You’re likely to encounter a travel scam while abroad. Scam artists come in all varieties (men, women, teens, children, gypsies, elderly) and are usually quite good at what they do. Don’t think you’re too smart for them to fool you. It’s happened to me and it’s happened to some of the most seasoned travelers I know. Someone may cause a scene to distract you while their partner snatches your wallet. A small child may come up and ask for help while his brother or sister unzips your purse. Thieves are creative and always coming up with new tricks to fool unsuspecting travelers. Here are a few common scams to watch out for:
- Deaf women asking you to sign a fake petition or donate money. This is especially common in Paris. Don’t make eye contact and keep walking. Check out this example video.
- A small child coming up to talk to you or someone handing you a baby. Stay focused and guard your possessions.
- A found ring – someone approaches you and asks if you dropped your ring. They will either distract you and rob you or try to sell you the cheap ring for a high price.
- Someone asks you for help with a demonstration. A common scheme is a friendship bracelet that will get stuck on your arm. The scam artist will try to make you pay for it or his partner will pick pocket you while you’re flustered.
- Pushy salesmen with deals too good to be true. If it sounds too good to be true, it is.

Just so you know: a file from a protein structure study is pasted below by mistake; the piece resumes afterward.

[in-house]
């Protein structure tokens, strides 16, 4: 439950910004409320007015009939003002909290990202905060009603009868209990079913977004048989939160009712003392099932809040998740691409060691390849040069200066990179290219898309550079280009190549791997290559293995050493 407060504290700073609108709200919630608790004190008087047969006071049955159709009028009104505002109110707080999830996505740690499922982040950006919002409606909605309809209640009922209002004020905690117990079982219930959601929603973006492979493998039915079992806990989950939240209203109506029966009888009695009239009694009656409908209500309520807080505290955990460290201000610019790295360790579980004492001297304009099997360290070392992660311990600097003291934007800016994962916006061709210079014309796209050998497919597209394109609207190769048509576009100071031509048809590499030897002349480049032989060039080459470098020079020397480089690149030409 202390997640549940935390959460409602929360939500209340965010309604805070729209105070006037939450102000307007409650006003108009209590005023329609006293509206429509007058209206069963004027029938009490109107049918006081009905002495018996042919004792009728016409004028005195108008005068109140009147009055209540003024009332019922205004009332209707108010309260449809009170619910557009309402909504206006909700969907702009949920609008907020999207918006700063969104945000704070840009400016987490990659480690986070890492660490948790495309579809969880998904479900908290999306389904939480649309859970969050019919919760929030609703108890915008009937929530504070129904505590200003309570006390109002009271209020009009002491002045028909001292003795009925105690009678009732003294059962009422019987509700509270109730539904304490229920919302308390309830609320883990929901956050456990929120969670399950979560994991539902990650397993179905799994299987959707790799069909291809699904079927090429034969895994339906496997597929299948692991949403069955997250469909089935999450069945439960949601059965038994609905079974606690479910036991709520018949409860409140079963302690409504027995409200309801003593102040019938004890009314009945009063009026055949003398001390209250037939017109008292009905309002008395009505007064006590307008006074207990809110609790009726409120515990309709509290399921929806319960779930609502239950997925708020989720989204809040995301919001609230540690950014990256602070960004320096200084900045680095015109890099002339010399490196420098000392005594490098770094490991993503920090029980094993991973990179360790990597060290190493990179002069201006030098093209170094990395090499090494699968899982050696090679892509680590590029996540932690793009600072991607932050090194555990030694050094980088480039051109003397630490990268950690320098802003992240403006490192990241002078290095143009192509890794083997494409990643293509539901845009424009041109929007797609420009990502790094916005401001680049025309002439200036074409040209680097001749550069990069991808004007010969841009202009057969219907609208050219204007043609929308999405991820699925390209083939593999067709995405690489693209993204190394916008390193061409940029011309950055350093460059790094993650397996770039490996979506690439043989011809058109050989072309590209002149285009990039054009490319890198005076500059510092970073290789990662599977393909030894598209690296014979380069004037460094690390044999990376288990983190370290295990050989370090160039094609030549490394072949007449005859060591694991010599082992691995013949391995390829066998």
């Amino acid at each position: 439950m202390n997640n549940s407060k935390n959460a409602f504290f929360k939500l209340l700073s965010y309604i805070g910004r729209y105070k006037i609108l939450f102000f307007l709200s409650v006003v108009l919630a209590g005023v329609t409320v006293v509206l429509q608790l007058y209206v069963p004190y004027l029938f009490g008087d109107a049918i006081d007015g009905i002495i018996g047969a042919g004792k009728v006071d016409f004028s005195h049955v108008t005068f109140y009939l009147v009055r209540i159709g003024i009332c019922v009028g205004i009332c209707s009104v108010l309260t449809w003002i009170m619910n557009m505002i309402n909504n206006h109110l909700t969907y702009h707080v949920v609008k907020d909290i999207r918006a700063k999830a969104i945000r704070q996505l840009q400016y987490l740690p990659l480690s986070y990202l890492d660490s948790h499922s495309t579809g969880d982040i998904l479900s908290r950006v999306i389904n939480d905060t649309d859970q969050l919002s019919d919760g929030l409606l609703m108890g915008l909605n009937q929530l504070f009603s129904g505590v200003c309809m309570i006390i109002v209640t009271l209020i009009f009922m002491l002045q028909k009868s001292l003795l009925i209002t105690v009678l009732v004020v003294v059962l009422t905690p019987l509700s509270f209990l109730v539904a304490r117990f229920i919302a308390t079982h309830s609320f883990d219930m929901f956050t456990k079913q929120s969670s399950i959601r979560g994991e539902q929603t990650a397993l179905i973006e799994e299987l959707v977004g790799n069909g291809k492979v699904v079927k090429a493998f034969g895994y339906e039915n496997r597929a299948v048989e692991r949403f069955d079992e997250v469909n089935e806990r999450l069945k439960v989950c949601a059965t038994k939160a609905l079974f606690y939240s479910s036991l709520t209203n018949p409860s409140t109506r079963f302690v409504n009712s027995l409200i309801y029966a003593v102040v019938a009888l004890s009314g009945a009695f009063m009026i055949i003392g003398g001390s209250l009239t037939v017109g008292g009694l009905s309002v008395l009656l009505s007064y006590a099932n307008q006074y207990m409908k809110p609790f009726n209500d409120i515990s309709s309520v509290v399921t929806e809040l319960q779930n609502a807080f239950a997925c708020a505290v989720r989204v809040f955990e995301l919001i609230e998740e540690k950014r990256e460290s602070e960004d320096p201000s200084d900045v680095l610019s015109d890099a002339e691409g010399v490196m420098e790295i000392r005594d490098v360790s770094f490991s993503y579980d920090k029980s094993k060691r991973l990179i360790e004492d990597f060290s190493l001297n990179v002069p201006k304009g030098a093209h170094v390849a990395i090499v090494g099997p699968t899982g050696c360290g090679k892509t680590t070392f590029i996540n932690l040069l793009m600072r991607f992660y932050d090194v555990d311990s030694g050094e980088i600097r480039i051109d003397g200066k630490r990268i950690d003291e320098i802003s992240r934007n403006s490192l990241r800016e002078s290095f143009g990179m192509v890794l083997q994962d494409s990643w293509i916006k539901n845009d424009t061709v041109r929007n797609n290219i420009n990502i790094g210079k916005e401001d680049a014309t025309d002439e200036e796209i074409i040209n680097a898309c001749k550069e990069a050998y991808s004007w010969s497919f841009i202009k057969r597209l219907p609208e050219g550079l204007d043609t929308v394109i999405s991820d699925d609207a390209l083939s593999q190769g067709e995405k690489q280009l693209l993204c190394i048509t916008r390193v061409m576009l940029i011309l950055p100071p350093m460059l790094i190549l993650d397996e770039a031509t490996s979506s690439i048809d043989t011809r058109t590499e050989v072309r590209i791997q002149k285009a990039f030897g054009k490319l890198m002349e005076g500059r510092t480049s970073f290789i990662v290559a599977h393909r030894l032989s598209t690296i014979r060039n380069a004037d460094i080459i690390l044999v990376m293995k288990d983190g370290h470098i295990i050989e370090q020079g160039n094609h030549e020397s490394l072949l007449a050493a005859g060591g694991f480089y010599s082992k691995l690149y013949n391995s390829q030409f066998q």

- Someone pushes you and you drop your bag. They may help you try to pick up your belongings and snatch a few things while doing so. Someone might drop something and after you stop to help them pick it up, you find your wallet missing.
- Someone spills something (ketchup or fake pigeon poop are common) on you and then tries to help you clean up. A friend of mine had mustard sprayed on his pants while in Brazil while the scam artist (who had just sprayed the mustard) played a helpful local and had napkins to try to help him clean up. The goal was to snag his wallet while he was distracted by the mess. Luckily he was smart and knew it was an act.
- Elderly women will slip on the streets or fall down an escalator. It may seem cruel, but stand back and let others help while you guard your valuables.
- Any person who seems too eager to help you. They probably have another goal in mind.
- Any kind of games (dice, magic tricks) played in the street where someone grabs you and asks you to participate.
- Assume fights, arguments, and commotion in the streets are staged. They are likely trying to draw a distracted crowd full of easy targets.